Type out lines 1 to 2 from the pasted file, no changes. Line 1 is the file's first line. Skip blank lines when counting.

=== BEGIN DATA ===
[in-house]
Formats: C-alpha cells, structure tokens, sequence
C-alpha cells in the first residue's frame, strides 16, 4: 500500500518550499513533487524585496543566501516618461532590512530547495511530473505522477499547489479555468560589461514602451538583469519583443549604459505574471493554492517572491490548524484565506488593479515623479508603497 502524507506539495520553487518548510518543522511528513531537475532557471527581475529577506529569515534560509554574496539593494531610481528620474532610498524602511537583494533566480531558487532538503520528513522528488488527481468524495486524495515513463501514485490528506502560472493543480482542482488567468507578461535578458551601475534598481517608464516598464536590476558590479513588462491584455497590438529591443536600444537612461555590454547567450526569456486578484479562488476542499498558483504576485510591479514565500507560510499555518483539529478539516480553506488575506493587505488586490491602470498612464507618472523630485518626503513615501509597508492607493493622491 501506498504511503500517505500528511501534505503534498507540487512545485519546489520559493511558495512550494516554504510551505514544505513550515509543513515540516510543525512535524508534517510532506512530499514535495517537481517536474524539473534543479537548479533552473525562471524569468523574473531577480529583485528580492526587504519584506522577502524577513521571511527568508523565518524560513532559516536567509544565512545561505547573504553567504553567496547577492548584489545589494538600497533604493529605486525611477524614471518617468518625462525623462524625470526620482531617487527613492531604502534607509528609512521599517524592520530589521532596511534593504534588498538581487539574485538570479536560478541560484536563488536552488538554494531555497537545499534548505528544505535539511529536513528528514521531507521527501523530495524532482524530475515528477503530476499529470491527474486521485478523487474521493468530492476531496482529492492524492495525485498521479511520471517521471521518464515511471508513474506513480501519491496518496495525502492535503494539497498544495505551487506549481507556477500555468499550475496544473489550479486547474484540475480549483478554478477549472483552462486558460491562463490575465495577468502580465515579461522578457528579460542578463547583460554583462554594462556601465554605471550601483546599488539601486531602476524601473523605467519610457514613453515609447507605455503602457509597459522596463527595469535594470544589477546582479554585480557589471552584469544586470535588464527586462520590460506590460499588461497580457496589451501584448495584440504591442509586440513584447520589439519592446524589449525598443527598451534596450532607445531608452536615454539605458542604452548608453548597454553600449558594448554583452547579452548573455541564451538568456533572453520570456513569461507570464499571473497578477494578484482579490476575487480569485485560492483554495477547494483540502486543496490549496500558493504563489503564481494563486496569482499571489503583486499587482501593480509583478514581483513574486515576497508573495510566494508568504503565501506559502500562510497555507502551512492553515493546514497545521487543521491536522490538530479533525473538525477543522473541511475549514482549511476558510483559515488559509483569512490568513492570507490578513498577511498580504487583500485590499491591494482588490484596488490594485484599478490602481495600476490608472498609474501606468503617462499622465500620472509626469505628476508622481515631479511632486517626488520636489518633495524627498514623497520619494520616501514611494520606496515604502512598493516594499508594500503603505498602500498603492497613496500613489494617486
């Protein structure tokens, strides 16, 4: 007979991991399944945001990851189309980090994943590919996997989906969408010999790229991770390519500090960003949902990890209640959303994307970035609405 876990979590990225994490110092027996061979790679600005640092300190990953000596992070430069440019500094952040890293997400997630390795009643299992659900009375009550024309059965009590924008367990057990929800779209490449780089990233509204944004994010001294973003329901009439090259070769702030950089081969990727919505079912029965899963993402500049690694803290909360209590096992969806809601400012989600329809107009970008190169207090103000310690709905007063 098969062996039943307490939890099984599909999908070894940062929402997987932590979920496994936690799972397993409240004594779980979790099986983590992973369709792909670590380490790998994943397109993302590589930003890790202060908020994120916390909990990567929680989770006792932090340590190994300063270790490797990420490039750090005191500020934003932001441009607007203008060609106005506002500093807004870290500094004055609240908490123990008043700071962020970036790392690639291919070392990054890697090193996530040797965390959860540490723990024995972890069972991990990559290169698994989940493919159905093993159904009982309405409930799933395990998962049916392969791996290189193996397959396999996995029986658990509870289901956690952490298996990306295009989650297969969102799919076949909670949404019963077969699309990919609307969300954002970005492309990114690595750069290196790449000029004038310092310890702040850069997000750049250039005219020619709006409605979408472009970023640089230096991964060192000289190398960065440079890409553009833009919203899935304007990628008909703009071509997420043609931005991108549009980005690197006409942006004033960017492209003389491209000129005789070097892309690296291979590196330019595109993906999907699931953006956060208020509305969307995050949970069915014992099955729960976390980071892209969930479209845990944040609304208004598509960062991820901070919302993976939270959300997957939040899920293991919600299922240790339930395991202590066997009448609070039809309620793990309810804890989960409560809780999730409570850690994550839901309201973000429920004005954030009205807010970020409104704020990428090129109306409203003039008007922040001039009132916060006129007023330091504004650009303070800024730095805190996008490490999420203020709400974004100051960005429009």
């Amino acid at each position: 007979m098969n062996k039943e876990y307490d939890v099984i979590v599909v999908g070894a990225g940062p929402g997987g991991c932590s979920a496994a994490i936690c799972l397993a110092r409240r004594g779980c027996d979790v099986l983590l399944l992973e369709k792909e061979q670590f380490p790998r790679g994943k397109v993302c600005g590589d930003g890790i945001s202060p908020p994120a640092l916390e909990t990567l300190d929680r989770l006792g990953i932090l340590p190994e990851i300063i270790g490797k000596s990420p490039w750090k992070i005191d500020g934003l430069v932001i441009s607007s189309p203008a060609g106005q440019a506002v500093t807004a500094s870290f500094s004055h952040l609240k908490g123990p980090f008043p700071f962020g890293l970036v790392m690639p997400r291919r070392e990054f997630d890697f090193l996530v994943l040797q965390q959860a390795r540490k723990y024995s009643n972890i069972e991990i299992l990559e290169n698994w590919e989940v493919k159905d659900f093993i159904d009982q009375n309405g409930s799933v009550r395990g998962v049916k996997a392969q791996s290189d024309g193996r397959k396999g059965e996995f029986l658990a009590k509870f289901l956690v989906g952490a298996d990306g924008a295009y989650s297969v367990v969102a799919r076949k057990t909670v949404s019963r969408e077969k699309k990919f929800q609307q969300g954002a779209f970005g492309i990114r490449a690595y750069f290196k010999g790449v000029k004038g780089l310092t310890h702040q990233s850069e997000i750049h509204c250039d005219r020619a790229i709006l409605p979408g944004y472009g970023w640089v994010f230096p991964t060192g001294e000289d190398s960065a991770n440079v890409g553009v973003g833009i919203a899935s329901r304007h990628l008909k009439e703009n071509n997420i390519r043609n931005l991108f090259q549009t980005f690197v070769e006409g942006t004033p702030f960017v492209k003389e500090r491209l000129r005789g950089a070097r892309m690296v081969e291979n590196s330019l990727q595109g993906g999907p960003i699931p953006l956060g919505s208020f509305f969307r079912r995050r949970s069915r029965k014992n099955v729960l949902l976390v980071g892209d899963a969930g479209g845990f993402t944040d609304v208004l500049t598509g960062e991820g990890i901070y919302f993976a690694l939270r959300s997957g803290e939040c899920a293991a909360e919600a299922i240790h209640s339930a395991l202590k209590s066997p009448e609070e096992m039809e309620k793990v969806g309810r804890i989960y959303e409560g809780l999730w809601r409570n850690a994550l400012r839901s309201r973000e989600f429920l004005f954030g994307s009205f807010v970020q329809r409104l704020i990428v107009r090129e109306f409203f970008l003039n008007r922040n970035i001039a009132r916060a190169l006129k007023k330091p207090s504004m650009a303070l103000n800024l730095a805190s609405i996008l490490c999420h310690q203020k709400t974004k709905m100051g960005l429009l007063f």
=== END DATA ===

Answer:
[in-house]
Formats: C-alpha cells, structure tokens, sequence